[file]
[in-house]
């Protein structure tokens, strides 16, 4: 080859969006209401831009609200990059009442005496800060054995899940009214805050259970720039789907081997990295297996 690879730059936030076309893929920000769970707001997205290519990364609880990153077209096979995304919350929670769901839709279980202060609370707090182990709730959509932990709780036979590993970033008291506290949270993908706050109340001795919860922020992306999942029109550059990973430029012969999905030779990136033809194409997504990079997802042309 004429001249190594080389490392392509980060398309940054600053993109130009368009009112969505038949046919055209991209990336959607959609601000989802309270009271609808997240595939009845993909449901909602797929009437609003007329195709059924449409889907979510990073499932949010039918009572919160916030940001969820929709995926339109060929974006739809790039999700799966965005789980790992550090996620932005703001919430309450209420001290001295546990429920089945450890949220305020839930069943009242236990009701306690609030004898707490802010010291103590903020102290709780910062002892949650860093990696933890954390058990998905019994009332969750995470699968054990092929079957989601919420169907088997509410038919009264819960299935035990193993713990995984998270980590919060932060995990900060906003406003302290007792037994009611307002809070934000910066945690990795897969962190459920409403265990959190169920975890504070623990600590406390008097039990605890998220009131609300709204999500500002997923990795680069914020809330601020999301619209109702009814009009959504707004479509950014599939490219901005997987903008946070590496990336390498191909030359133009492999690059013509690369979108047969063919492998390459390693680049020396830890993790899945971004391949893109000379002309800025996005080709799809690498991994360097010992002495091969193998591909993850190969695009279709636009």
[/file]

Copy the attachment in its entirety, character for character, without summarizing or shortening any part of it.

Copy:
[in-house]
């Protein structure tokens, strides 16, 4: 080859969006209401831009609200990059009442005496800060054995899940009214805050259970720039789907081997990295297996 690879730059936030076309893929920000769970707001997205290519990364609880990153077209096979995304919350929670769901839709279980202060609370707090182990709730959509932990709780036979590993970033008291506290949270993908706050109340001795919860922020992306999942029109550059990973430029012969999905030779990136033809194409997504990079997802042309 004429001249190594080389490392392509980060398309940054600053993109130009368009009112969505038949046919055209991209990336959607959609601000989802309270009271609808997240595939009845993909449901909602797929009437609003007329195709059924449409889907979510990073499932949010039918009572919160916030940001969820929709995926339109060929974006739809790039999700799966965005789980790992550090996620932005703001919430309450209420001290001295546990429920089945450890949220305020839930069943009242236990009701306690609030004898707490802010010291103590903020102290709780910062002892949650860093990696933890954390058990998905019994009332969750995470699968054990092929079957989601919420169907088997509410038919009264819960299935035990193993713990995984998270980590919060932060995990900060906003406003302290007792037994009611307002809070934000910066945690990795897969962190459920409403265990959190169920975890504070623990600590406390008097039990605890998220009131609300709204999500500002997923990795680069914020809330601020999301619209109702009814009009959504707004479509950014599939490219901005997987903008946070590496990336390498191909030359133009492999690059013509690369979108047969063919492998390459390693680049020396830890993790899945971004391949893109000379002309800025996005080709799809690498991994360097010992002495091969193998591909993850190969695009279709636009």